Last month, the Florida chapter of the Society for Professional Journalists hosted an afternoon panel about GamerGate, the yearlong campaign either about ethics in game journalism or the harassment of women in the tech industry, depending on whom you ask. Since the campaign was launched by a young software developer who published a 9,000 word blog post smearing his ex-girlfriend—a post which led to a mob of harassment and accusations that she had slept with a games journalist for favorable reviews of her game (she hadn’t)—most people, including Wikipedia and almost all media outlets, are not sympathetic to the “actually it’s about ethics” framing.
That camp, composed largely of people who spend their time posting on niche forums, like Reddit’s KotakuInAction, chose a telling group to represent them at SPJ’s afternoon panel: Christina Hoff-Sommers, an author and scholar at the American Enterprise Institute who’s critical of modern feminism; Milo Yiannopolous, a writer at Breitbart with a history of unflattering comments about gamers and a poor record of journalistic ethics, who most recently accused Black Lives Matter activist Shaun King of lying about his race to get a scholarship (he wasn't); and Cathy Young, a contributing editor at the libertarian magazine, Reason. Notably, none of them are gamers or game journalists.
I think most of us want to learn how to make do with less, but what if your solution just involved offloading your possessions to other people? This is the solution put forward by many in Silocon Valley: you end up giving up a car, not because you don't need it, but because you can just call an uber. The messy business of actually owning things is relegated to the poor, who can't afford the luxury of living with less.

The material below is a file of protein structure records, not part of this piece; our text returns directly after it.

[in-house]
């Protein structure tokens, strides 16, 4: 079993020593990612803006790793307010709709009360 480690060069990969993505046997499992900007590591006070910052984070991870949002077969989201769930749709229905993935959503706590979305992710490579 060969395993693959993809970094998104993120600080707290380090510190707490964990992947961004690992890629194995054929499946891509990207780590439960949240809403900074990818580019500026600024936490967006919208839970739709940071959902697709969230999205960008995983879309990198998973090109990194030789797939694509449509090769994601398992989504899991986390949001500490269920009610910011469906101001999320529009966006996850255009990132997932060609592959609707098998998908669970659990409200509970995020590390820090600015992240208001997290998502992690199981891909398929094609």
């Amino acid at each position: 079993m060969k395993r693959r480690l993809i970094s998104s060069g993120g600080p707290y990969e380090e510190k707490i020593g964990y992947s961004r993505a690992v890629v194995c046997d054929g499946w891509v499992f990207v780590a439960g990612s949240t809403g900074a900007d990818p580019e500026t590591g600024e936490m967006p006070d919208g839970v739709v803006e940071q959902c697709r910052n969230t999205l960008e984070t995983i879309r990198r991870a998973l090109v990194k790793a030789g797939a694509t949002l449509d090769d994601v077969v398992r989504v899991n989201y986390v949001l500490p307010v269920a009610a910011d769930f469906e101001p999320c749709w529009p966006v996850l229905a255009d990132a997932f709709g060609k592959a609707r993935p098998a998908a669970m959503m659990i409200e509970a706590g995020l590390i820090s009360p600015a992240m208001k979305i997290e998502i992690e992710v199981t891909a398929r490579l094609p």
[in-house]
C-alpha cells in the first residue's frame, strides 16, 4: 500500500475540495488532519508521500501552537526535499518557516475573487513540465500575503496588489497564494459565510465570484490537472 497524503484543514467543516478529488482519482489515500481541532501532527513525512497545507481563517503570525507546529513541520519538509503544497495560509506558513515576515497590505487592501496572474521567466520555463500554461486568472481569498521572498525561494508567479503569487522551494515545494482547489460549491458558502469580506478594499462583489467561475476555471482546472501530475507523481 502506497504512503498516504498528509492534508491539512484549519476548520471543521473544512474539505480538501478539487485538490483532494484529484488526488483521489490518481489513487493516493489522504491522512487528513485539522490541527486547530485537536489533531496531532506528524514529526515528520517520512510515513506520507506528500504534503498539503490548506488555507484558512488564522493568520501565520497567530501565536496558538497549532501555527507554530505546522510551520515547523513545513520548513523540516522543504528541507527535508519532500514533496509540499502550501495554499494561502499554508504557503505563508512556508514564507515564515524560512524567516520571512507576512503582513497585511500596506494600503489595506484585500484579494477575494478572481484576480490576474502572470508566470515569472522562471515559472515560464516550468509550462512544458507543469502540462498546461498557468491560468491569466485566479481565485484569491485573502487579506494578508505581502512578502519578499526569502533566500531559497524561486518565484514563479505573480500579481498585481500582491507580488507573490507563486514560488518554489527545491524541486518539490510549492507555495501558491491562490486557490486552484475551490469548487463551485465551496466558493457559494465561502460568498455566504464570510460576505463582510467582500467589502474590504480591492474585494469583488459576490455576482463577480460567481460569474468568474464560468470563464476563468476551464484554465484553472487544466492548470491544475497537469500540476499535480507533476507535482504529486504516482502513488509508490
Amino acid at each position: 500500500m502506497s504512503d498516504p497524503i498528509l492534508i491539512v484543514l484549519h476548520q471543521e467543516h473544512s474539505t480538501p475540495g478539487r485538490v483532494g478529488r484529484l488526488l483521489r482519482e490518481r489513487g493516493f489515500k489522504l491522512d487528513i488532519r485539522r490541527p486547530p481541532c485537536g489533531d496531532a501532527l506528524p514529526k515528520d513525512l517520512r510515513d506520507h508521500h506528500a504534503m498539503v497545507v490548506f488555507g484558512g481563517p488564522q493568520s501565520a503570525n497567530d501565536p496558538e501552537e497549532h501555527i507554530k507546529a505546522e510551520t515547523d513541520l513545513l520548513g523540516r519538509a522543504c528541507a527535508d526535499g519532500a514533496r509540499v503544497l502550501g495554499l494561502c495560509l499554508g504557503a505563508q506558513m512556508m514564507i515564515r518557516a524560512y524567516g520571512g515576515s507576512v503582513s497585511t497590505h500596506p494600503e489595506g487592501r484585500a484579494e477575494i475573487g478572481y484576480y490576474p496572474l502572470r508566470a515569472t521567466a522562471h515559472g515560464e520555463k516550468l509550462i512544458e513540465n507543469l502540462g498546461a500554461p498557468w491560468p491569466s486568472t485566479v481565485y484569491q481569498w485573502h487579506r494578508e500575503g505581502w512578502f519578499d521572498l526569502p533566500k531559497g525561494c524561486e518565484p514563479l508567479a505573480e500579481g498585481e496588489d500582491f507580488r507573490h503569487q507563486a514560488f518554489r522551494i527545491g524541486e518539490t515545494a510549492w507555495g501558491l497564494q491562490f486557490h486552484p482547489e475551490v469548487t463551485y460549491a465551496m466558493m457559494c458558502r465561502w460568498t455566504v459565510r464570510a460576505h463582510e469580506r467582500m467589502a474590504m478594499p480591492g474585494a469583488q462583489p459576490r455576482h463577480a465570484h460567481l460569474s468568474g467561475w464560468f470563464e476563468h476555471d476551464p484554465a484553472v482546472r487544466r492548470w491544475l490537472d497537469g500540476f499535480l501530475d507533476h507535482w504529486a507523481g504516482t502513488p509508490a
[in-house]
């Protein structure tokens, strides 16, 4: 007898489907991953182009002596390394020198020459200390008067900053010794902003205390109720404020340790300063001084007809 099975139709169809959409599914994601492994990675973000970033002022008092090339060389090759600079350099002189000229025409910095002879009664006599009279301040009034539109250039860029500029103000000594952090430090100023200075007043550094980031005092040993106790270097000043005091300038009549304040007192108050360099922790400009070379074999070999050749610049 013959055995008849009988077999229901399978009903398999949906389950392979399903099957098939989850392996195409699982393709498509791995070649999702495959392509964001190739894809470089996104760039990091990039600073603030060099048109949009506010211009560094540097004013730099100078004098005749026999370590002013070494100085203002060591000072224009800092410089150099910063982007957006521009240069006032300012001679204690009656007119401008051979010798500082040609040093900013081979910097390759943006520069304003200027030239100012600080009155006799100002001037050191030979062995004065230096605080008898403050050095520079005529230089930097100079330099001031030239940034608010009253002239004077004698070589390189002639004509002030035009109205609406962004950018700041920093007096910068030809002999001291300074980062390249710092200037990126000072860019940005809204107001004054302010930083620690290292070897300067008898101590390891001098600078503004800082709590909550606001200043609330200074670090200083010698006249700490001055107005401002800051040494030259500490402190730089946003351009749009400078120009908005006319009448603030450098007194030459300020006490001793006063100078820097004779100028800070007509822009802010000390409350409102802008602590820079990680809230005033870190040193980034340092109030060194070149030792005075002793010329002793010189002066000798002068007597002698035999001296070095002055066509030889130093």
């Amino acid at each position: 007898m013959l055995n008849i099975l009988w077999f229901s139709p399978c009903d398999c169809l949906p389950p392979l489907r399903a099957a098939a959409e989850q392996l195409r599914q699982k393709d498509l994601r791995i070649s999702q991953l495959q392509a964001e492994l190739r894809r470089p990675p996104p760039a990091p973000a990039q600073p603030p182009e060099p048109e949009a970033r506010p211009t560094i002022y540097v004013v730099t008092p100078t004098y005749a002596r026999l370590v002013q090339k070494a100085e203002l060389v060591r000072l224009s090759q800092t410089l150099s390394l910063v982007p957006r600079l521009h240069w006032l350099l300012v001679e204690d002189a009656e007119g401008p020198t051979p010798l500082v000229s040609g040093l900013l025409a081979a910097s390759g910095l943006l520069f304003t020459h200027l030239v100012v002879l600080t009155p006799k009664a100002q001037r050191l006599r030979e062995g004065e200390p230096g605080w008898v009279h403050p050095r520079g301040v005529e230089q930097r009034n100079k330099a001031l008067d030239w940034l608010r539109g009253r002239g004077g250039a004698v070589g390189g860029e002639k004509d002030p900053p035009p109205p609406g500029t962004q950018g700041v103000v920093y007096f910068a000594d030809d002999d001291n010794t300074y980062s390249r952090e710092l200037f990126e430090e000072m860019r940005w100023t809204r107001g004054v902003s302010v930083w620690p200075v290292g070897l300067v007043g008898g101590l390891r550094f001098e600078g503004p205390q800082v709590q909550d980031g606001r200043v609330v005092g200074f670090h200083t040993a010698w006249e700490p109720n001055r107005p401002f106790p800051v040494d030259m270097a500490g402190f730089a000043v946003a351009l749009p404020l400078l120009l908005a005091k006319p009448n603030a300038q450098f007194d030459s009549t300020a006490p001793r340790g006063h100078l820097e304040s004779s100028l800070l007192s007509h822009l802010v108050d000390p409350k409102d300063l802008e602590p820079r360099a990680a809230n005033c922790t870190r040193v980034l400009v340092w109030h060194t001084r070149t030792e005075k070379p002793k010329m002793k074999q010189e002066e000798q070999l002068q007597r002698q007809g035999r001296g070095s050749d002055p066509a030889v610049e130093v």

In The Life Changing Magic of Tidying Up, the Japanese cleaning consultant Marie Kondo offers simple advice: go through all of your possessions, one by one, and ask yourself, “Does this bring me joy?” If the answer is “no,” then get rid of it. The advice has certainly resonated—the book has sold more than two million copies, and it spent months on the New York Times bestseller list. By my friends’ telling, it’s practically required reading for anyone trying to live in a cramped New York apartment.
There’s something spiritually satisfying about the act of pruning. Who hasn’t dreamed of simplifying their life, committing to minimalism, and limiting their possessions to the bare necessities? Many religious and philosophical traditions contain strains of such asceticism. From Epictetus to the Buddha, from Christian monasticism to Thoreau, there’s a long tradition of trying to make do with what you already have, and maybe learning to live with less.
Silicon Valley, with a futurist and libertarian-leaning ideology all its own, is no exception. This new brand of technologically-enhanced asceticism, however, is based less on minimalism than it is on outsourcing, by building a simple life on the backs of sweatshop laborers and the unregulated sharing economy.